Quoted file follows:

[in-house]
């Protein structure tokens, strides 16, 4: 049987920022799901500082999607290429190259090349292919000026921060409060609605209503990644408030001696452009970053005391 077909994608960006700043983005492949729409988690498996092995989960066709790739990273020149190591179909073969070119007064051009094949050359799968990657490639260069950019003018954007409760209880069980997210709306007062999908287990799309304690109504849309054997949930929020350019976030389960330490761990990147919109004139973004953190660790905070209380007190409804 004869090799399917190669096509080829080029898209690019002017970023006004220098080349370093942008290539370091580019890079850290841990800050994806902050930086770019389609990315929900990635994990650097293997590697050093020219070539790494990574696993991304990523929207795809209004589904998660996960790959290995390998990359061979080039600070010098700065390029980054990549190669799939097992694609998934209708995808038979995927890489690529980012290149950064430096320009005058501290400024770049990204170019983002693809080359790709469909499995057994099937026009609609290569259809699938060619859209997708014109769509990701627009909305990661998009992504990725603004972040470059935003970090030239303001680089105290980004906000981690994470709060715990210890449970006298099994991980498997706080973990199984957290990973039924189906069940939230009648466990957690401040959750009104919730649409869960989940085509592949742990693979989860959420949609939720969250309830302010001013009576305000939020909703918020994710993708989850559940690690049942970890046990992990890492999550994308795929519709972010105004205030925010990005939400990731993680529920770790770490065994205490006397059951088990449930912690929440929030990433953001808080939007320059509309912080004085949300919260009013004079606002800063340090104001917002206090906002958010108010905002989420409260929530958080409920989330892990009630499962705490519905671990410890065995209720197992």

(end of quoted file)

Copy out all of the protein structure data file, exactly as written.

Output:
[in-house]
């Protein structure tokens, strides 16, 4: 049987920022799901500082999607290429190259090349292919000026921060409060609605209503990644408030001696452009970053005391 077909994608960006700043983005492949729409988690498996092995989960066709790739990273020149190591179909073969070119007064051009094949050359799968990657490639260069950019003018954007409760209880069980997210709306007062999908287990799309304690109504849309054997949930929020350019976030389960330490761990990147919109004139973004953190660790905070209380007190409804 004869090799399917190669096509080829080029898209690019002017970023006004220098080349370093942008290539370091580019890079850290841990800050994806902050930086770019389609990315929900990635994990650097293997590697050093020219070539790494990574696993991304990523929207795809209004589904998660996960790959290995390998990359061979080039600070010098700065390029980054990549190669799939097992694609998934209708995808038979995927890489690529980012290149950064430096320009005058501290400024770049990204170019983002693809080359790709469909499995057994099937026009609609290569259809699938060619859209997708014109769509990701627009909305990661998009992504990725603004972040470059935003970090030239303001680089105290980004906000981690994470709060715990210890449970006298099994991980498997706080973990199984957290990973039924189906069940939230009648466990957690401040959750009104919730649409869960989940085509592949742990693979989860959420949609939720969250309830302010001013009576305000939020909703918020994710993708989850559940690690049942970890046990992990890492999550994308795929519709972010105004205030925010990005939400990731993680529920770790770490065994205490006397059951088990449930912690929440929030990433953001808080939007320059509309912080004085949300919260009013004079606002800063340090104001917002206090906002958010108010905002989420409260929530958080409920989330892990009630499962705490519905671990410890065995209720197992």